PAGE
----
NO. NO THANK YOU. THANKS, BUT NO. I have to walk my dog. I have plans. I think I’m just going to stay home. I’m not fully vaccinated yet. I’m not comfortable with that. Maybe tomorrow. Raincheck until next week? A year from now, it’ll be different.
2020, the year of our ’rona – for big and obvious reasons – was not a social year and saying “no” has become, for many, a compulsive answer. No one should blame anyone for skipping a year’s worth of birthdays, family dinners and handshakes. The pandemic is continually spoken about in terms of “public safety,” “social distancing,” “quarantine” and “isolation.” And yet, here we are, squarely in a much anticipated “return to normal,” when saying no is where you’re at. Or being told “no” feels like a gut punch.
Since the slow transition to normalcy commenced, Gabriela Berteaud, an associate marriage and family therapist and professional clinical counselor at Shine A Light Counseling Center in Monterey, has noticed that returning to normal is not as easy as turning a switch on and off. Humans are complex things.
Berteaud admits as much. “It’s complicated,” she says. She’s seen some clients, as well as people from her own social circles, thrive while she’s seen others suffer. “Some of my clients are so eager. Some have been doing what they had been before the pandemic,” she says. The inverse: “One of my clients had a panic attack for the first time in a social situation.”
The extreme responses are understandable, Berteaud explains, and she recommends that we remember to hold compassion for each other in this time of transition.
“The vaccine doesn’t make the pandemic go away. For some people, they’re still afraid of spreading Covid to their loved ones if they’re not fully vaccinated,” Berteaud says. “Everyone has their reasons, and every relationship is different.”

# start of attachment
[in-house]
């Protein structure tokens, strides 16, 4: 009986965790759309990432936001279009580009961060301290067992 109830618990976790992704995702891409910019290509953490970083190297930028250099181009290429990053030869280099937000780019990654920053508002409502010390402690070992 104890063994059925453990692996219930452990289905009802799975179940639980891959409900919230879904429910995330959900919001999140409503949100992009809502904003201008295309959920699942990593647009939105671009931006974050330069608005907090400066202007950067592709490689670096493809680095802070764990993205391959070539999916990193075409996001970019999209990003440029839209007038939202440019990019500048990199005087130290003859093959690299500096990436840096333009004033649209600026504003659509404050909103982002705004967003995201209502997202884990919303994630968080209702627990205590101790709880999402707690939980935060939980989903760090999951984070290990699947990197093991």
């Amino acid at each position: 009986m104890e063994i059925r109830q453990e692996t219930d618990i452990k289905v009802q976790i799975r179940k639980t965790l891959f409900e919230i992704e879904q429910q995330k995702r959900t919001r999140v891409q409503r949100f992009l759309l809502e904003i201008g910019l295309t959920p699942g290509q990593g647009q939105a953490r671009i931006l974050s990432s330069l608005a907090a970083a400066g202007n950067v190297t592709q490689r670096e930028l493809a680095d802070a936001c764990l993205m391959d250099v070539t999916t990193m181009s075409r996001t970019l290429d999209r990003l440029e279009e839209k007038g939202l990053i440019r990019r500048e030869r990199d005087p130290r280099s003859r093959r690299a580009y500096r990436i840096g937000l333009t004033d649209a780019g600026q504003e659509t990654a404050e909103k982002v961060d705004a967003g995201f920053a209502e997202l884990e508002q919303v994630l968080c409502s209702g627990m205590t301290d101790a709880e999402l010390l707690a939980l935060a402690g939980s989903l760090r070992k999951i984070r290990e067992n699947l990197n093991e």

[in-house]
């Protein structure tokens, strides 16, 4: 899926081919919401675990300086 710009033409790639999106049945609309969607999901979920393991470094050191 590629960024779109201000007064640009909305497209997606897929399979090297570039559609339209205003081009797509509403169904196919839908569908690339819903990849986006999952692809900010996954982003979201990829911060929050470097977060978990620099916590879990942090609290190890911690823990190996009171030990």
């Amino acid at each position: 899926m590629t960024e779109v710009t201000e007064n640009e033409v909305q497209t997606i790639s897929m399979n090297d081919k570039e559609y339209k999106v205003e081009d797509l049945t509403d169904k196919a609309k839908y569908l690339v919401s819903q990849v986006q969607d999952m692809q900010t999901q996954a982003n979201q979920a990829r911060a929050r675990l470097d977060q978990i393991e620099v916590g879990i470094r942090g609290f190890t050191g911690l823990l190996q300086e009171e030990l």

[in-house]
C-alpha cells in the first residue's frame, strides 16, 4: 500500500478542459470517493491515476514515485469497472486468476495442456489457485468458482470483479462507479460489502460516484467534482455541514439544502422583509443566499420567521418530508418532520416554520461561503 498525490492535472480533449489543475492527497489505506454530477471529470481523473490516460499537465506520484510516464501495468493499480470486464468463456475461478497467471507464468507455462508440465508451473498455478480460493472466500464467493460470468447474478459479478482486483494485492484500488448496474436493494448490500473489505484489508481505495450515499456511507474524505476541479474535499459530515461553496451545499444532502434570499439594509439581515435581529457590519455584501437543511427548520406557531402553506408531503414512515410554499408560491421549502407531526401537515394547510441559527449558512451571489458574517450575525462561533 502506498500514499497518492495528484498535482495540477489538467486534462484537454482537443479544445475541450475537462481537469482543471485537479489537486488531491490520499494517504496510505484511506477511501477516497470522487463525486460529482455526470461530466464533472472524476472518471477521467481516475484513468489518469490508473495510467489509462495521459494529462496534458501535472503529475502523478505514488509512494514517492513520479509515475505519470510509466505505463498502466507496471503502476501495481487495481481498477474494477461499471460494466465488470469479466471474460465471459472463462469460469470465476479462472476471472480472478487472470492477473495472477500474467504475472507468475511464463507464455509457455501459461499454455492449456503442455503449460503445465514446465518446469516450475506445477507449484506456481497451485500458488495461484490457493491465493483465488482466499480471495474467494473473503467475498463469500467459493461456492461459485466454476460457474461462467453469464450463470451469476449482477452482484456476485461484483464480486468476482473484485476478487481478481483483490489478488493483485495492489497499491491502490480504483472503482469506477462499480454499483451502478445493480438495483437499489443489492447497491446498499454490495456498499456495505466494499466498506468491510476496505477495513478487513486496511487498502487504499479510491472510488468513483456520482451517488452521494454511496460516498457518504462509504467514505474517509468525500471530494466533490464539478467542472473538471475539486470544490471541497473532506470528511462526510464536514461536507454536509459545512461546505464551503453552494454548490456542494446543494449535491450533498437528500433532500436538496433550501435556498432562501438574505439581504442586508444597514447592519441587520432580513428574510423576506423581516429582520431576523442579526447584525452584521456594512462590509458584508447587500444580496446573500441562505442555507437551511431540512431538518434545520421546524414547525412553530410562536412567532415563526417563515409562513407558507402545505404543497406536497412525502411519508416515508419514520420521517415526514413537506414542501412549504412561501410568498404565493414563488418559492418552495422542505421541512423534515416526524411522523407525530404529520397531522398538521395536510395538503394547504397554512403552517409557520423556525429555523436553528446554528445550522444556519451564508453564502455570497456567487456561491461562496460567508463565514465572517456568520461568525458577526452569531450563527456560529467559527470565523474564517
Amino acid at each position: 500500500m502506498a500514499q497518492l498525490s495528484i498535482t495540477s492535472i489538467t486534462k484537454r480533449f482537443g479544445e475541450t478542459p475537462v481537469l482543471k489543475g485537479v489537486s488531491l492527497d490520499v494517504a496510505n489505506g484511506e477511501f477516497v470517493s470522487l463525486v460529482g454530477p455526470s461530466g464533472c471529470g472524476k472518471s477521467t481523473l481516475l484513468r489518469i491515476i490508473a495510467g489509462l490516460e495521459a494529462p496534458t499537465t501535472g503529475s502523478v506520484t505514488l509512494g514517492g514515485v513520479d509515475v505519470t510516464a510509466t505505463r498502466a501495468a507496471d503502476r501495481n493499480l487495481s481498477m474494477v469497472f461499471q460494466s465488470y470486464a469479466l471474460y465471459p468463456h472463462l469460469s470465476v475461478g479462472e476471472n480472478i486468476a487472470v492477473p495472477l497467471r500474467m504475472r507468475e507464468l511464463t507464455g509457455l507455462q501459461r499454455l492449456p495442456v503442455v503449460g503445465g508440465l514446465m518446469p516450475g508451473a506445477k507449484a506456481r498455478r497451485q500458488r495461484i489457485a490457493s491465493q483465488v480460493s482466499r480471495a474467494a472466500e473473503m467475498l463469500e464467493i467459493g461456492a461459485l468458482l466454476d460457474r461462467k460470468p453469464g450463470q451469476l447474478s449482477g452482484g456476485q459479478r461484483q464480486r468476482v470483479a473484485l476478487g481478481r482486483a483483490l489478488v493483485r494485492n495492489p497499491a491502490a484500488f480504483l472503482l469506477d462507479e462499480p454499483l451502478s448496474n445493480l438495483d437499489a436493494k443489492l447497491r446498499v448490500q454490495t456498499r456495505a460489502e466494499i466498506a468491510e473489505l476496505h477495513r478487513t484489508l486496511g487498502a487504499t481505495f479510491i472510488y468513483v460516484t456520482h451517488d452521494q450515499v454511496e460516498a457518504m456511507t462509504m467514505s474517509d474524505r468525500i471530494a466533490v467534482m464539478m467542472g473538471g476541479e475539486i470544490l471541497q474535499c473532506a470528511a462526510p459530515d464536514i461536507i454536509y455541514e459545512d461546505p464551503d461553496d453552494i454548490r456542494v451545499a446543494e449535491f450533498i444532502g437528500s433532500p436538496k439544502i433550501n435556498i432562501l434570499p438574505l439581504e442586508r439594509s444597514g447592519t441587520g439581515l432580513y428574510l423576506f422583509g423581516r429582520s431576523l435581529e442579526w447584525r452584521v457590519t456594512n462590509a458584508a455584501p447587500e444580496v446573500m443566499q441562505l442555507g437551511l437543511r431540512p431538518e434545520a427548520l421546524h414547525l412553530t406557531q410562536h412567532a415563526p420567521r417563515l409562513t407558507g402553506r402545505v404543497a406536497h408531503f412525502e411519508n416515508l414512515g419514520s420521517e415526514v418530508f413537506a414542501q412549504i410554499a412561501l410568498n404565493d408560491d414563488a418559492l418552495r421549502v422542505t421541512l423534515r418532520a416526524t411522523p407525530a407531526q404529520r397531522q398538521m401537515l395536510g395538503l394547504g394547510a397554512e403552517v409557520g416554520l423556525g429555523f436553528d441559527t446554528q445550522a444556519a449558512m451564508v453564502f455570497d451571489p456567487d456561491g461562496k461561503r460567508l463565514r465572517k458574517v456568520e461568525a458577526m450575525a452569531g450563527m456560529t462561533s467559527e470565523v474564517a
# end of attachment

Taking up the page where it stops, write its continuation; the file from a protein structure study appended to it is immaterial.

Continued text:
At the root of it, saying no, or getting mad or impatient at a loved one for saying no, has to do with rejection.
“Rejection is the idea of asking for something and being told ‘no,’” she says. Hand-in-hand with rejection is being vulnerable, which is exposing a part of yourself and your life that may not be easily conveyed in a one-word answer.
Our “shared” environments haven’t done a great job at priming us for rejection Berteaud says, whether that means facing it or doling it out. Zoom meetings, virtual check-ins, text messages, phone calls and other modes of connection have given a sense of instant gratification, but unlike in-person interactions, they haven’t done much to build our patience and empathy. We’re used to getting responses instantly, thinking out our responses ahead and typing out our thoughts in complete sentences. But in face-to-face conversations, there is body language to be read, changes in tone that can be detected. Technology has kept us all in the loop, but away from some key points in truly understanding each other. “We’re connected, but we’re still a degree off,” Berteaud says.
The way to bridge that gap – if you are the person saying no – is to offer validation, which yes, requires some level of opening up and vulnerability. Berteaud suggests following up the one-word answer with simple statements of what you may be going through, like “I need to make sure I’m OK, first” or “I’m not there yet.”
For those who have to face being told no, keep in mind that asking doesn’t produce a guaranteed acceptance. “Asking is being vulnerable and inviting the possibility of disappointment,” Berteaud says.
If you’re rejected and frustrated, instead of reacting right away, she recommends listening and counting to five before you respond. Again, simple statements and communication are crucial – and it’s OK to respond honestly with your own disappointment, like: “It’s just that I really miss hanging out with you.” You can also take it as an opportunity to understand the other person better: “What is your comfort level right now? Where are you at?”
Either way, navigating rejection is two sides of the same coin. It’s a good reminder that no one is in anyone else’s head all the time – something we learned in a lot of ways through the pandemic.
“We can’t control other people, we can only control ourselves,” Berteaud says. “We are our best advocates. If you’re not comfortable, you can remove yourself from the situation. You’re fully capable if you believe in your own agency.”
In other words, real honest conversations may be the one thing keeping your old friendships and relationships intact: “It’s communication, more than anything.”